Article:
"In our initial surveys of bee keepers working with native bees in the eighties, we estimated that they maintained more than a thousand active hives. In 1990, we only found around 400 hives, and in 2004, only 90. At this rate, we would expect the art of stingless bee keeping to disappear from the Yucatan by 2008." David Roubik, once dubbed "The Bee Man" in a National Geographic special about his work on Africanized bees, and recently featured on the PBS "Deep Jungle" series, would like people to take note:
"For thousands of years, Mayans were expert practitioners of bee husbandry, and honey was an essential forest resourceâ€¦as a sweetener, as an antibiotic and as an ingredient in the Mayan version of mead. The Mayans, like other tropical forest cultures, worked with large-bodied meliponine bees that produce a variety of honeys. Their favorite, and one of the most productive species, has been Melipona beecheii, 'Xunan kab', which means, literally, 'royal lady'."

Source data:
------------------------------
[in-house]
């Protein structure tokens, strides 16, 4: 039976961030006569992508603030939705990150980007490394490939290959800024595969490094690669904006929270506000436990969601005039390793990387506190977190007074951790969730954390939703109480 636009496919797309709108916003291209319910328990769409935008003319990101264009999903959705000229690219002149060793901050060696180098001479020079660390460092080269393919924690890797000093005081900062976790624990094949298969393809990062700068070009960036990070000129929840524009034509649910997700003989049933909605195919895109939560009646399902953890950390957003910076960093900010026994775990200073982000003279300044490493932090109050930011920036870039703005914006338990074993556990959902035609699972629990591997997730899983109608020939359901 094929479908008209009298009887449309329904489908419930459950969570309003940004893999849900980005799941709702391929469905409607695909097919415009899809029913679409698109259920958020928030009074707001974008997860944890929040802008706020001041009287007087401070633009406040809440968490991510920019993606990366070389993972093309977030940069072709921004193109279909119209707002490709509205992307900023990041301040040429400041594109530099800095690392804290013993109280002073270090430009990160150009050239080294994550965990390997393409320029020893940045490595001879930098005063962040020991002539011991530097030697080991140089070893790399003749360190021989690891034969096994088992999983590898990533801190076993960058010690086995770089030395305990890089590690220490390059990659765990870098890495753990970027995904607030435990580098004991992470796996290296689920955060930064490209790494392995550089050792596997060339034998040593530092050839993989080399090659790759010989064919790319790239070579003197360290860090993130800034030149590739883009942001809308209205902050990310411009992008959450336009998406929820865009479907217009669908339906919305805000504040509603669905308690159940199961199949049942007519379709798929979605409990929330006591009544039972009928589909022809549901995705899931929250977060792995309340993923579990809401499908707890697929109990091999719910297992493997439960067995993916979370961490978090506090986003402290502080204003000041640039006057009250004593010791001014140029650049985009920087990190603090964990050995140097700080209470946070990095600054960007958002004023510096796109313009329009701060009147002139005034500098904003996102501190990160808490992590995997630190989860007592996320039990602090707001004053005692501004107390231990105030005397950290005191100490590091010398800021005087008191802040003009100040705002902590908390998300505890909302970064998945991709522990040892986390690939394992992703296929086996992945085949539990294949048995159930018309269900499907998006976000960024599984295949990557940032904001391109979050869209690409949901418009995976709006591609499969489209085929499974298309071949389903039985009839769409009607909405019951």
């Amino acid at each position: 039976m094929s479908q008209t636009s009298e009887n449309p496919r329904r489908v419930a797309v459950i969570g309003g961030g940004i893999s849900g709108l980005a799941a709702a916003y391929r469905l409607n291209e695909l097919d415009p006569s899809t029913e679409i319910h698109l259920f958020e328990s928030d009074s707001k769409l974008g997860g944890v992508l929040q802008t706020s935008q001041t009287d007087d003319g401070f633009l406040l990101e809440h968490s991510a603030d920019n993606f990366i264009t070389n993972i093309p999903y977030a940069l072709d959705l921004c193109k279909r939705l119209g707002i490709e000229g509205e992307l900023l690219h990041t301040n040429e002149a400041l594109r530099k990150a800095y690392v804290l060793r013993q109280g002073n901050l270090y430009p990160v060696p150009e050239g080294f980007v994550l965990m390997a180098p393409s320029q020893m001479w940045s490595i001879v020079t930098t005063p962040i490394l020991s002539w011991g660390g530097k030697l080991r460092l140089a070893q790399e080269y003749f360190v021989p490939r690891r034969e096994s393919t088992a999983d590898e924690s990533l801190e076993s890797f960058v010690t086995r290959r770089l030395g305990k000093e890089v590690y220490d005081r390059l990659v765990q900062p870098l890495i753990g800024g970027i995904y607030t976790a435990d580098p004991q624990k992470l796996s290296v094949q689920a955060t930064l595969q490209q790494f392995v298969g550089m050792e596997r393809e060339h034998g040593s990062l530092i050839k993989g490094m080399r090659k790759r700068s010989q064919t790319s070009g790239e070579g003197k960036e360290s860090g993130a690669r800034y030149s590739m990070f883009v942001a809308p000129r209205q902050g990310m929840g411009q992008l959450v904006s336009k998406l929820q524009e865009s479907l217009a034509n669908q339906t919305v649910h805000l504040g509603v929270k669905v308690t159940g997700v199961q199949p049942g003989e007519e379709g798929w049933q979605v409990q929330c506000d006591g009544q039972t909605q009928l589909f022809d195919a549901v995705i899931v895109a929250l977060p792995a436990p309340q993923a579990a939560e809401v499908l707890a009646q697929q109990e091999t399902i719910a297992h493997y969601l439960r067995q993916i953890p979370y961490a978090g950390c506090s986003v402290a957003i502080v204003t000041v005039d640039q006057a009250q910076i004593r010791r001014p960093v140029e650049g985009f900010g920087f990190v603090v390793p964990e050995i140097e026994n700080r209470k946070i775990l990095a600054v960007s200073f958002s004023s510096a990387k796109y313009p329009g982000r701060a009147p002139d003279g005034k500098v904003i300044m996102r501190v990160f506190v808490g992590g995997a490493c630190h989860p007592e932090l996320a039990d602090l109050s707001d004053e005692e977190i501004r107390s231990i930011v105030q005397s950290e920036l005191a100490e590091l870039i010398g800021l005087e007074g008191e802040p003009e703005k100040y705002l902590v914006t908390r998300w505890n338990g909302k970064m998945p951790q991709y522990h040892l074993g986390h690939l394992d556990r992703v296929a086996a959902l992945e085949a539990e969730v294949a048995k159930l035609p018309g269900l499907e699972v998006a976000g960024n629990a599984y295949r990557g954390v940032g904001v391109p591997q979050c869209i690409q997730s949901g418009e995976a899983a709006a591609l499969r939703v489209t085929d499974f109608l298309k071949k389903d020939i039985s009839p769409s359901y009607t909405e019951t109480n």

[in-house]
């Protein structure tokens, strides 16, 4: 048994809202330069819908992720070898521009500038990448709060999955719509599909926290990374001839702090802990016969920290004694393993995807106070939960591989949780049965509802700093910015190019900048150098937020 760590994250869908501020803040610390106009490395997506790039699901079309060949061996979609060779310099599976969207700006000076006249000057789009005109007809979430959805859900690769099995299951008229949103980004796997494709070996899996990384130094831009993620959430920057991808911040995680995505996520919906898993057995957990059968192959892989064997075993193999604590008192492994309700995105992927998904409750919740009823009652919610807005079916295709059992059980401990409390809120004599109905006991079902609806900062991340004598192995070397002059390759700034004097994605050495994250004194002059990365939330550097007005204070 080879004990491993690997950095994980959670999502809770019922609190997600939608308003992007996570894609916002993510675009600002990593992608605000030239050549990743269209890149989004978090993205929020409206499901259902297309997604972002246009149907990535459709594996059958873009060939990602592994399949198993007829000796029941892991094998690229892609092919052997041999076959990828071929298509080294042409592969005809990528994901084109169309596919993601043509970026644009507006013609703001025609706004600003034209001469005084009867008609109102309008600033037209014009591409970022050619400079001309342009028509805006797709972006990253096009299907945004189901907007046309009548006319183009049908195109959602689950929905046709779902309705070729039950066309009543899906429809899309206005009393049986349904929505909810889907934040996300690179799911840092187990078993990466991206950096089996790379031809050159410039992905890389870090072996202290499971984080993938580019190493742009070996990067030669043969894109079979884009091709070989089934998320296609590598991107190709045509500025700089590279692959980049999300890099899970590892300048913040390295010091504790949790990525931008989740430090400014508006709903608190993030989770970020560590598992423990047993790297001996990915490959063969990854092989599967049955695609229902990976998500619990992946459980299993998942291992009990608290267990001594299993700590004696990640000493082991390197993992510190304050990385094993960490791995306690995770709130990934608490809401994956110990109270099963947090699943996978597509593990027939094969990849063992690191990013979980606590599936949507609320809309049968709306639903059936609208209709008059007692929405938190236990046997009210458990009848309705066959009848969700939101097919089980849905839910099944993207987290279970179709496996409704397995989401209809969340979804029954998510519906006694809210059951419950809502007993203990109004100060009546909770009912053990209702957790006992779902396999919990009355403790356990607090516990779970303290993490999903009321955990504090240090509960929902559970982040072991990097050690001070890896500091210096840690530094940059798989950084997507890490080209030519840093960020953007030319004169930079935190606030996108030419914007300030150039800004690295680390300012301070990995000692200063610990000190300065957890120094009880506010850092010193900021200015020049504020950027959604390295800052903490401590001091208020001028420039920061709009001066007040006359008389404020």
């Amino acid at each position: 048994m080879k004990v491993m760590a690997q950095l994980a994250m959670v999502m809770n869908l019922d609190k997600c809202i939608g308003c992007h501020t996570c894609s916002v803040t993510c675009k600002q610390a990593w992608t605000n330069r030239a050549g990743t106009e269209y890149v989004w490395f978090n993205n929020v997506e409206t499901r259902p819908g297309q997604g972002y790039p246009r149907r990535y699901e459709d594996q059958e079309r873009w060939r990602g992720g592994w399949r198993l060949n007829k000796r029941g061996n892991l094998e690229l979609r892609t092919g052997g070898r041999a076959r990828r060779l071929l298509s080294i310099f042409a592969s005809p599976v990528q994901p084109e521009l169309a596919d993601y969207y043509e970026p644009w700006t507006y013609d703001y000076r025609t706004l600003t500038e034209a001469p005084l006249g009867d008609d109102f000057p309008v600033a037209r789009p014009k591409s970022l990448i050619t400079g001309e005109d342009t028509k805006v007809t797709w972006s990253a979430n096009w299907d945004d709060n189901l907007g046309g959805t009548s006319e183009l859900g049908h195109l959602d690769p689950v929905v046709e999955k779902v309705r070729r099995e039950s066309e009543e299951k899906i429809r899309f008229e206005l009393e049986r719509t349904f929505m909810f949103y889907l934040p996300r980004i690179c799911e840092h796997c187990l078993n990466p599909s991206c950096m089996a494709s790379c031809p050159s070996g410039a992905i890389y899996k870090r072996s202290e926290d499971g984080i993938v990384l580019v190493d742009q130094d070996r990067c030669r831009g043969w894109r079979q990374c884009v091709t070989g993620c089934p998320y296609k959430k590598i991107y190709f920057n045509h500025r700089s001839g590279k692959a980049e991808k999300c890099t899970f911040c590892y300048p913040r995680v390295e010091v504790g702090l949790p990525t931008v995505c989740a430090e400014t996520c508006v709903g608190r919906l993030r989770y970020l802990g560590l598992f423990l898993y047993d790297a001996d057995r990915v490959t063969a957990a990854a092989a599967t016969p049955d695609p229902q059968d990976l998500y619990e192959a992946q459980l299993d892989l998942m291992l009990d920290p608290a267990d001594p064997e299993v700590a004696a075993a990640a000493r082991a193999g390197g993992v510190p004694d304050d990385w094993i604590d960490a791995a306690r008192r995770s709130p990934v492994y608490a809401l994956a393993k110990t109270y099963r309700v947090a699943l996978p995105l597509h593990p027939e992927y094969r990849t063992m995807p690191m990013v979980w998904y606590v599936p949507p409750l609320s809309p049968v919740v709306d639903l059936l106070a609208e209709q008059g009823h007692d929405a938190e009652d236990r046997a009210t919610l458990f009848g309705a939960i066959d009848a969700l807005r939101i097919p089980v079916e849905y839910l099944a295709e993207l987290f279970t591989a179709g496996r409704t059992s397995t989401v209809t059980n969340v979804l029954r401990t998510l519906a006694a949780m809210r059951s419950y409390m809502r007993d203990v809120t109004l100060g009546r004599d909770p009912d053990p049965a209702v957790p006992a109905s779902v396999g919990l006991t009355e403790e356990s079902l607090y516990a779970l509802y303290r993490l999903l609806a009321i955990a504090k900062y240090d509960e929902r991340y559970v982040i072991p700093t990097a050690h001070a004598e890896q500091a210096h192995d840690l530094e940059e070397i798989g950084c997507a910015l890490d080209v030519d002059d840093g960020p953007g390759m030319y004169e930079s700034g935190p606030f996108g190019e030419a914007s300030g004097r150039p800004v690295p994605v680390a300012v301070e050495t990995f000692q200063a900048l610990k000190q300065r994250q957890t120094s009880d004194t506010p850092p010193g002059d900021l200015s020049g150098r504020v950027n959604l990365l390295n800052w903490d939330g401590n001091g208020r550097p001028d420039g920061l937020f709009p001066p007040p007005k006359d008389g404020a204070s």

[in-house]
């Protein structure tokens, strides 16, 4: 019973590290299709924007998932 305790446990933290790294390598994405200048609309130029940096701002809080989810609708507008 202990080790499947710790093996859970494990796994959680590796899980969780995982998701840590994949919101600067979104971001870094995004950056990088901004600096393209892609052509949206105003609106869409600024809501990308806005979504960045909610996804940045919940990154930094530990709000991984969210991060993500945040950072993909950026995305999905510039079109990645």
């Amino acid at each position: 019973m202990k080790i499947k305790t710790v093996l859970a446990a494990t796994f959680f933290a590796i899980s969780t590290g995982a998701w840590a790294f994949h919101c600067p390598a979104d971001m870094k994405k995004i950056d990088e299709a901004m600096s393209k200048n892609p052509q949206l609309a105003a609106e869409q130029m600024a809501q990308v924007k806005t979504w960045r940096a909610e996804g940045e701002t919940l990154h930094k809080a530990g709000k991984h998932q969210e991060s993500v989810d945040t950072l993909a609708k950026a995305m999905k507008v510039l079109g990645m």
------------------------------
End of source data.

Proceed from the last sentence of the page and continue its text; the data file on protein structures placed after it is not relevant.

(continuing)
Of the 500 or so species of stingless bees in the tropical world Melipona beecheii is unique in that it was routinely propagated. Mayan bee keepers divided existing hives in order to increase the number of hives and honey production. "That technology is all but lost, but we'd like to see it turned around, not only to ensure the survival of meliponiculture as a way of life, but also to build up breeding stock to be re-introduced into the wild where bees play an important role as pollinators," Roubik explains.
But beekeeping is fast becoming a global monocultu
Source:Smithsonian Tropical Research Institute